Negotiating the jurisdictional contours of the court was challenging in part because the Cambodia's ruling party is led by former low- and mid-level Khmer Rouge officers, and a few of them have what is euphemistically known as "interesting resumes". Moreover, Cambodian Prime Minister Hun Sen is in the habit of using Cambodia's courts to harass his domestic political opponents. Recent arrests of Cambodian politicians, labor leaders, journalists, and human rights activists on flimsy charges have only underscored this tendency. Historically, Cambodia's court system has never exhibited a strong sense of judicial independence.

This goes a long way toward explaining why some international human rights organizations remain wary of the proposed process. Human Rights Watch recently suggested it is "increasingly doubtful that a tribunal established within the Cambodian court system would ensure fair and impartial trials." Cambodian human rights campaigners, however, take a more realistic view, aware that transitional justice processes are inherently political, and that politics is the art of the possible. The Documentation Center of Cambodia's Youk Chhang, for example, argues that "some people want a perfect trial, but this is what we have. Let's make the best of it."

It is time to do just that, for the tribunal is fast approaching. On January 18th, the tribunal's recently appointed chief administrator took possession of the court's premises from Cambodia's Royal Armed Forces at Kambol outside Phnom Penh. The UN and Cambodia have largely completed the process of selecting judges and prosecutors, and will soon be announcing those appointments. They are now recruiting lower-level staff such as deputy legal officials, investigators, computer specialists and translators. Some of the finalists for the key international slots bring impressive credentials to the bench. The court's nascent administration has also begun taking initial steps to organize the already-mammoth amount of potential evidentiary material for the projected three years of proceedings. Much of that material was collected with funding from the United States government.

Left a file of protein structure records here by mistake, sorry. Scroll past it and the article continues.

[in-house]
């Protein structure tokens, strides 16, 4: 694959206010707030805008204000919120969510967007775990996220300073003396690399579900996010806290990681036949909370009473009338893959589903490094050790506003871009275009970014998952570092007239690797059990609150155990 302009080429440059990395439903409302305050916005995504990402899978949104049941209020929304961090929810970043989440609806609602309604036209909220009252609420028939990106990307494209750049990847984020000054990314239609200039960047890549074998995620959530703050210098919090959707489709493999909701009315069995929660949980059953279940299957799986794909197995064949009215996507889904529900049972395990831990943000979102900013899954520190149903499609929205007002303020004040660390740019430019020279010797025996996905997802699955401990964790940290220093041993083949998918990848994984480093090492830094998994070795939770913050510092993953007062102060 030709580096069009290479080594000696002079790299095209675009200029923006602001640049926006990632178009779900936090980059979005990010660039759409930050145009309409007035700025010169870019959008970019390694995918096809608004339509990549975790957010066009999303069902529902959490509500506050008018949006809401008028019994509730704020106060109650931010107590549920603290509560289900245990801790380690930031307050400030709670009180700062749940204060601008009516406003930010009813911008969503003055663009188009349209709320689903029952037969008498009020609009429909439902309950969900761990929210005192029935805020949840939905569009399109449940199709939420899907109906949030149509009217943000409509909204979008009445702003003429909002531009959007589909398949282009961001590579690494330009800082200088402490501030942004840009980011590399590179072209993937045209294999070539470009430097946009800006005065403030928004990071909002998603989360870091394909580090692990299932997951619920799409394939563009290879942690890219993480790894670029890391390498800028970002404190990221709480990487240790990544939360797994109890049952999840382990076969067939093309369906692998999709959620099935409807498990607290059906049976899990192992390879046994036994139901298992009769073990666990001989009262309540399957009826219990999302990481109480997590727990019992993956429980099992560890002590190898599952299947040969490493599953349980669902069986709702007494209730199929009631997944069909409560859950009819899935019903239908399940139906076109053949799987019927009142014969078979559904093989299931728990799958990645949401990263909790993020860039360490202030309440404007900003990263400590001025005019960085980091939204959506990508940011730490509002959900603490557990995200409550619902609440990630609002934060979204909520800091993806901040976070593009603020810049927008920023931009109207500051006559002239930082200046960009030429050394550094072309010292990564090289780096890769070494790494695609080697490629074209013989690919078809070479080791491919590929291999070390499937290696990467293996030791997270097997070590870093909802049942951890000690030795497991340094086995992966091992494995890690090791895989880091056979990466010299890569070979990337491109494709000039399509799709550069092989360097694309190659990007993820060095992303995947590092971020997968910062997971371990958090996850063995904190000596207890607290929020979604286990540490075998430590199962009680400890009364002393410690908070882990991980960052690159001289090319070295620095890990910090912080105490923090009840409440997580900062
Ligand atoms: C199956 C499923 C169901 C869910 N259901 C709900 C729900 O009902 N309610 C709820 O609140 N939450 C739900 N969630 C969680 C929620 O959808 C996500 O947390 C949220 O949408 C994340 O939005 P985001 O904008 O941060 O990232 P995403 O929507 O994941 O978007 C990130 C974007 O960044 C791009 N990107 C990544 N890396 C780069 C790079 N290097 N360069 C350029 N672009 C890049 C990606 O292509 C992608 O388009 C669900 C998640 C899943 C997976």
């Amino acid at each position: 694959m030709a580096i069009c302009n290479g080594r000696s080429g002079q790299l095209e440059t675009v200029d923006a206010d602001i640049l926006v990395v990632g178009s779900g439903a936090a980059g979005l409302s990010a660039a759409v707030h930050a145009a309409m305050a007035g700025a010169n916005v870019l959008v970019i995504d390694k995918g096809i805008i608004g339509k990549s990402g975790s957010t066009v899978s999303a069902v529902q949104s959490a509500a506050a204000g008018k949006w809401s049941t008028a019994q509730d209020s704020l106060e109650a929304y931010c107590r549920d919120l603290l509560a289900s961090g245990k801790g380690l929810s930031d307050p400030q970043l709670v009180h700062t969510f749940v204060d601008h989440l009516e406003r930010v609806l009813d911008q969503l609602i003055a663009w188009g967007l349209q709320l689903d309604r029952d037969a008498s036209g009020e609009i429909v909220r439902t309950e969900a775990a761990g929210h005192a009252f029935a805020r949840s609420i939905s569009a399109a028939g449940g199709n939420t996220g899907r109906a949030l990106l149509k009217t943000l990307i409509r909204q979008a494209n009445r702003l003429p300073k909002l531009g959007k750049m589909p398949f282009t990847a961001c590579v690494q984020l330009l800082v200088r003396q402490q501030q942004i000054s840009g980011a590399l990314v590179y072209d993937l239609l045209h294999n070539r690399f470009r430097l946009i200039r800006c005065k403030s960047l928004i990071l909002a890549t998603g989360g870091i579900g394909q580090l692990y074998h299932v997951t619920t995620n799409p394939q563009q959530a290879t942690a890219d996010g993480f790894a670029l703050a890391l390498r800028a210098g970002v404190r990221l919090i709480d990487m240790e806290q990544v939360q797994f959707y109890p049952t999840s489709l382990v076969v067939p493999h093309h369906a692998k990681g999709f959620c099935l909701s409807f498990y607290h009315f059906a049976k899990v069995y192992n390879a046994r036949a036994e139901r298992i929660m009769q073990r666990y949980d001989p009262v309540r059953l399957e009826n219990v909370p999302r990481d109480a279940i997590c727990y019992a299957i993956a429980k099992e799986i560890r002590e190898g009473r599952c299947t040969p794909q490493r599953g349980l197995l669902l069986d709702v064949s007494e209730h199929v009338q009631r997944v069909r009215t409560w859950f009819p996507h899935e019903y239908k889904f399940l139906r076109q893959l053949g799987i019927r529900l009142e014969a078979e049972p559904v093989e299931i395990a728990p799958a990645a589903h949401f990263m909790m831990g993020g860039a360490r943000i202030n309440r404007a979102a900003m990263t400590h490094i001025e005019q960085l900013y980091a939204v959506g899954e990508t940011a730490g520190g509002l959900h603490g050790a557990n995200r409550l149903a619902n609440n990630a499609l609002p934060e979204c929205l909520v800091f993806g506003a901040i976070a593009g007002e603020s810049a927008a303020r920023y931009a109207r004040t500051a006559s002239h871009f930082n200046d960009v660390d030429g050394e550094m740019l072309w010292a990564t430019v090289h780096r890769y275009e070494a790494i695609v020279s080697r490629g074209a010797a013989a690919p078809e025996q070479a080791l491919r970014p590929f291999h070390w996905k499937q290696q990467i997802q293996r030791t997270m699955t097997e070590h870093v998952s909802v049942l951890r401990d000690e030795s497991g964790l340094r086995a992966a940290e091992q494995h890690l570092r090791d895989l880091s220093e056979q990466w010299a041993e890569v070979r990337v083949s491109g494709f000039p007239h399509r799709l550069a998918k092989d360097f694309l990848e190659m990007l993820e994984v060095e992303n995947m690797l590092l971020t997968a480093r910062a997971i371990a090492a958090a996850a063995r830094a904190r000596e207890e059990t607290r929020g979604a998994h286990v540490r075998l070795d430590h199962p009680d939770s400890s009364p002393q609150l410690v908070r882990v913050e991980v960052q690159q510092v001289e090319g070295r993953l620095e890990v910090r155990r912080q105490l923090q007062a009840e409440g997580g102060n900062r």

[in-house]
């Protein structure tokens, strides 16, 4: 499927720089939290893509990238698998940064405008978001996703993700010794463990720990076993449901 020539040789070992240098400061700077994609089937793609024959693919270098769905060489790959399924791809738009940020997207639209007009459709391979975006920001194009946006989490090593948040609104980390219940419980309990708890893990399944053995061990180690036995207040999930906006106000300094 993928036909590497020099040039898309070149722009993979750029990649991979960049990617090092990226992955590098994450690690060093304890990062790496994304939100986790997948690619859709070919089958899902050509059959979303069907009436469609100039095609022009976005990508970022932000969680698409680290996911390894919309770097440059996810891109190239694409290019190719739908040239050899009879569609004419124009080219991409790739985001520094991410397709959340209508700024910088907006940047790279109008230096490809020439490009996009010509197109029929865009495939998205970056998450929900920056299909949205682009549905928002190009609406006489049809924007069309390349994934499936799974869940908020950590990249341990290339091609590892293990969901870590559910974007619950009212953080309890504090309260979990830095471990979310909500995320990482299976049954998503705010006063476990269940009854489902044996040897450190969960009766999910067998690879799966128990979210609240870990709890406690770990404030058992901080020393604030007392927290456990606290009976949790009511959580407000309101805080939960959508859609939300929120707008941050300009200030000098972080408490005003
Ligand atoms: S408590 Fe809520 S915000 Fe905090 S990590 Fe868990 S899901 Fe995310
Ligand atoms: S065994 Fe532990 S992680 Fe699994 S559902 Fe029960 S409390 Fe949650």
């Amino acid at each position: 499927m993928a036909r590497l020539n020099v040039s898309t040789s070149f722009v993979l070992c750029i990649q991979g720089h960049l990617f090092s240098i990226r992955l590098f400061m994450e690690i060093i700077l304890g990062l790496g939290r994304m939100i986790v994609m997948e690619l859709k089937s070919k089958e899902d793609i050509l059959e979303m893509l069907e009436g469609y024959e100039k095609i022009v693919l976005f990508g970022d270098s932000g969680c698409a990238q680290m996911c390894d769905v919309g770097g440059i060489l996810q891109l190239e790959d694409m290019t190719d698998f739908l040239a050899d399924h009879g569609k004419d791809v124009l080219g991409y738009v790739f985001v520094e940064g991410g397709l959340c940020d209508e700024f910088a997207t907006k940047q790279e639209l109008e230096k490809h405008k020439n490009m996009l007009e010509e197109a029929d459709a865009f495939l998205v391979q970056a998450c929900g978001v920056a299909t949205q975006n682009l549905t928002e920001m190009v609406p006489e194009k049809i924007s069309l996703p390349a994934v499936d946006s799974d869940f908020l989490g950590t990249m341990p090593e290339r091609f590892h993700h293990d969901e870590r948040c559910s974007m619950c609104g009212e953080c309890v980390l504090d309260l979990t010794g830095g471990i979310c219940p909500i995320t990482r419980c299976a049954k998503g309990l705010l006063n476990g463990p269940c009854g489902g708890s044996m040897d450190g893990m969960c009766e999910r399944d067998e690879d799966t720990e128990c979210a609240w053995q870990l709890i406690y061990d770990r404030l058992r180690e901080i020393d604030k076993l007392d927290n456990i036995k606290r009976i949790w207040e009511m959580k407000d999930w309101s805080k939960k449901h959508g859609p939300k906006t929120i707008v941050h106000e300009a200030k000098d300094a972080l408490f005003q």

>From 1994 to 2000, the United States played a pivotal role in shepherding the Khmer Rouge Tribunal into being. In 1994, the US adopted the Cambodian Genocide Justice Act, which made it "the policy of the United States to support efforts to bring to justice members of the Khmer Rouge for their crimes against humanity." In mid-1990s, the US funded the establishment of the Documentation Center of Cambodia, which has become the premier repository of evidence on Khmer Rouge crimes. In the late 1990s, US diplomats played a hands-on role in helping the Cambodian government devise the Extraordinary Chambers, creating the institutional structure for the coming proceedings. The US also was a key player in crafting the compromise between Cambodia and the UN Secretariat that persuaded the world body to participate in the trials.
With the election of George W. Bush in 2000, however, the US government dropped the ball, and has been largely silent on the issue ever since. But with Condoleezza Rice's elevation to the post of Secretary of State, and the recent departure of Ambassador Pierre Prosper from State's Office of War Crimes Issues, officials in Foggy Bottom have begun to reassess the policy of benign neglect that has governed Cambodian genocide justice policy in Washington for the last five years. This reassessment should result in a US re-engagement with the Khmer Rouge Tribunal.

The State Department has hinted in recent months that the US might contribute financially to the Khmer Rouge Tribunal if it shows itself to be "independent" and up to "international standards". Rather than standing by and clucking as the proceeding unfolds, however, the US can do more to assure that the tribunal is as good as it can be by becoming actively engaged in the process. The UN's expenses for the tribunal have already been largely subscribed by other international donors, but the US might consider contributing to the UNDP fund that is being established to defray Cambodia's tribunal costs. This is newly possible because this year Congress dropped legislative restrictions on US assistance to the tribunal. Alternatively, the US could fund training programs for Cambodian and international officials of the tribunal, and direct resources to some of the many civil society organizations that are working to prepare for the trials. These NGOs will need on-going support during the three-year duration of the trials as they engage in monitoring, outreach and other activities in conjunction with the tribunal.